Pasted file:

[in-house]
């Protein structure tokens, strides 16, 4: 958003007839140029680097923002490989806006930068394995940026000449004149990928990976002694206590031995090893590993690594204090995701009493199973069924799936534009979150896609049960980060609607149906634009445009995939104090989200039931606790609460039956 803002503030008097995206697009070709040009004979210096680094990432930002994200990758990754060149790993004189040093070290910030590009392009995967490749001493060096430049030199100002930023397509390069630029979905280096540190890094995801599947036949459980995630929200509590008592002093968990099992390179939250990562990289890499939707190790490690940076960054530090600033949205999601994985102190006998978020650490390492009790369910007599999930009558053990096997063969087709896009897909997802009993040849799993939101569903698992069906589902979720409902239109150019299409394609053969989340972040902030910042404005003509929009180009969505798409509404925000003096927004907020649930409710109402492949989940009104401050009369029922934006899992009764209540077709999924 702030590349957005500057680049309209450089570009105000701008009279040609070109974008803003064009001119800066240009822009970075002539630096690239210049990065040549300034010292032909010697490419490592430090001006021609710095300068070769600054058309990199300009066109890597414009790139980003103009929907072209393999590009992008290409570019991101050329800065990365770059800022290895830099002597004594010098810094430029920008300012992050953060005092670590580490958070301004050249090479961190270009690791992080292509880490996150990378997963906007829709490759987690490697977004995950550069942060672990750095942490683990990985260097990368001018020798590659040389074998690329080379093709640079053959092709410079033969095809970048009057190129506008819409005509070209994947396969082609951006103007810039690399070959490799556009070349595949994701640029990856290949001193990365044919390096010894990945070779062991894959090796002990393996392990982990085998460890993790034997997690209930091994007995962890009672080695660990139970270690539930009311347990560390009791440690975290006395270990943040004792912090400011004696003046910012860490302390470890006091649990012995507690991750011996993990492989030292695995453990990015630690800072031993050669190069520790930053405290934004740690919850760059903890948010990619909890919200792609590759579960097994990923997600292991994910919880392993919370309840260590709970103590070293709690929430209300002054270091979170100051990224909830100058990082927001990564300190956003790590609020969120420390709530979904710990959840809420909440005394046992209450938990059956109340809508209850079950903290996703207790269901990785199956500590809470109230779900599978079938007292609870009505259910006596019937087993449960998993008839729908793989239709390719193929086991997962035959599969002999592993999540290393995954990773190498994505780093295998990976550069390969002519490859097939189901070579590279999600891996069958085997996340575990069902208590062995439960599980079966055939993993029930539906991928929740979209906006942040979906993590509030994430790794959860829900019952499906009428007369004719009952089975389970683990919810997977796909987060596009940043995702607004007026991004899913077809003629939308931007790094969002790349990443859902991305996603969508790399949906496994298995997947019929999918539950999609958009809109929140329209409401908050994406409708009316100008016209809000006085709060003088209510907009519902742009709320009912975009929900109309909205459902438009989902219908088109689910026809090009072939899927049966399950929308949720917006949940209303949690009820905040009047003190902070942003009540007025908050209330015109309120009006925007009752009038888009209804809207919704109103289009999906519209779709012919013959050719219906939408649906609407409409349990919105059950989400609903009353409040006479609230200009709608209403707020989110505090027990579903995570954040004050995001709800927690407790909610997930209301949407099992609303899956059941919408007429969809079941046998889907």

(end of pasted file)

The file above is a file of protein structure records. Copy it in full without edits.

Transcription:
[in-house]
């Protein structure tokens, strides 16, 4: 958003007839140029680097923002490989806006930068394995940026000449004149990928990976002694206590031995090893590993690594204090995701009493199973069924799936534009979150896609049960980060609607149906634009445009995939104090989200039931606790609460039956 803002503030008097995206697009070709040009004979210096680094990432930002994200990758990754060149790993004189040093070290910030590009392009995967490749001493060096430049030199100002930023397509390069630029979905280096540190890094995801599947036949459980995630929200509590008592002093968990099992390179939250990562990289890499939707190790490690940076960054530090600033949205999601994985102190006998978020650490390492009790369910007599999930009558053990096997063969087709896009897909997802009993040849799993939101569903698992069906589902979720409902239109150019299409394609053969989340972040902030910042404005003509929009180009969505798409509404925000003096927004907020649930409710109402492949989940009104401050009369029922934006899992009764209540077709999924 702030590349957005500057680049309209450089570009105000701008009279040609070109974008803003064009001119800066240009822009970075002539630096690239210049990065040549300034010292032909010697490419490592430090001006021609710095300068070769600054058309990199300009066109890597414009790139980003103009929907072209393999590009992008290409570019991101050329800065990365770059800022290895830099002597004594010098810094430029920008300012992050953060005092670590580490958070301004050249090479961190270009690791992080292509880490996150990378997963906007829709490759987690490697977004995950550069942060672990750095942490683990990985260097990368001018020798590659040389074998690329080379093709640079053959092709410079033969095809970048009057190129506008819409005509070209994947396969082609951006103007810039690399070959490799556009070349595949994701640029990856290949001193990365044919390096010894990945070779062991894959090796002990393996392990982990085998460890993790034997997690209930091994007995962890009672080695660990139970270690539930009311347990560390009791440690975290006395270990943040004792912090400011004696003046910012860490302390470890006091649990012995507690991750011996993990492989030292695995453990990015630690800072031993050669190069520790930053405290934004740690919850760059903890948010990619909890919200792609590759579960097994990923997600292991994910919880392993919370309840260590709970103590070293709690929430209300002054270091979170100051990224909830100058990082927001990564300190956003790590609020969120420390709530979904710990959840809420909440005394046992209450938990059956109340809508209850079950903290996703207790269901990785199956500590809470109230779900599978079938007292609870009505259910006596019937087993449960998993008839729908793989239709390719193929086991997962035959599969002999592993999540290393995954990773190498994505780093295998990976550069390969002519490859097939189901070579590279999600891996069958085997996340575990069902208590062995439960599980079966055939993993029930539906991928929740979209906006942040979906993590509030994430790794959860829900019952499906009428007369004719009952089975389970683990919810997977796909987060596009940043995702607004007026991004899913077809003629939308931007790094969002790349990443859902991305996603969508790399949906496994298995997947019929999918539950999609958009809109929140329209409401908050994406409708009316100008016209809000006085709060003088209510907009519902742009709320009912975009929900109309909205459902438009989902219908088109689910026809090009072939899927049966399950929308949720917006949940209303949690009820905040009047003190902070942003009540007025908050209330015109309120009006925007009752009038888009209804809207919704109103289009999906519209779709012919013959050719219906939408649906609407409409349990919105059950989400609903009353409040006479609230200009709608209403707020989110505090027990579903995570954040004050995001709800927690407790909610997930209301949407099992609303899956059941919408007429969809079941046998889907």